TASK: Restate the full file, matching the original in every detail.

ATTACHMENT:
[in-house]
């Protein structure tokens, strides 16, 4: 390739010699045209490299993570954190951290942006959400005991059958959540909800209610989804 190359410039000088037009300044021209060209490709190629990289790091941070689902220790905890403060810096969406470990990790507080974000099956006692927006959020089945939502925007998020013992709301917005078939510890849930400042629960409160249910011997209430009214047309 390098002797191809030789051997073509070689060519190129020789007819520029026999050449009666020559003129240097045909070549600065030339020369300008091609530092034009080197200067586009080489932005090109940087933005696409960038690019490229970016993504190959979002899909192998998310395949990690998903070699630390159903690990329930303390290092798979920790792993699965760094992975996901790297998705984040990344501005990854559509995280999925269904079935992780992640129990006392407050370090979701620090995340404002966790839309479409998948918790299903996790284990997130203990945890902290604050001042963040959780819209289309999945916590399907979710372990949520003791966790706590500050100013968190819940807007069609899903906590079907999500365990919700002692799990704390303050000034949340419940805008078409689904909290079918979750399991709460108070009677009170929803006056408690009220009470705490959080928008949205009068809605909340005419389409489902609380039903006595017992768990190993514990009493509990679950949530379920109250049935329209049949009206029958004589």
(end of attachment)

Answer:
[in-house]
């Protein structure tokens, strides 16, 4: 390739010699045209490299993570954190951290942006959400005991059958959540909800209610989804 190359410039000088037009300044021209060209490709190629990289790091941070689902220790905890403060810096969406470990990790507080974000099956006692927006959020089945939502925007998020013992709301917005078939510890849930400042629960409160249910011997209430009214047309 390098002797191809030789051997073509070689060519190129020789007819520029026999050449009666020559003129240097045909070549600065030339020369300008091609530092034009080197200067586009080489932005090109940087933005696409960038690019490229970016993504190959979002899909192998998310395949990690998903070699630390159903690990329930303390290092798979920790792993699965760094992975996901790297998705984040990344501005990854559509995280999925269904079935992780992640129990006392407050370090979701620090995340404002966790839309479409998948918790299903996790284990997130203990945890902290604050001042963040959780819209289309999945916590399907979710372990949520003791966790706590500050100013968190819940807007069609899903906590079907999500365990919700002692799990704390303050000034949340419940805008078409689904909290079918979750399991709460108070009677009170929803006056408690009220009470705490959080928008949205009068809605909340005419389409489902609380039903006595017992768990190993514990009493509990679950949530379920109250049935329209049949009206029958004589």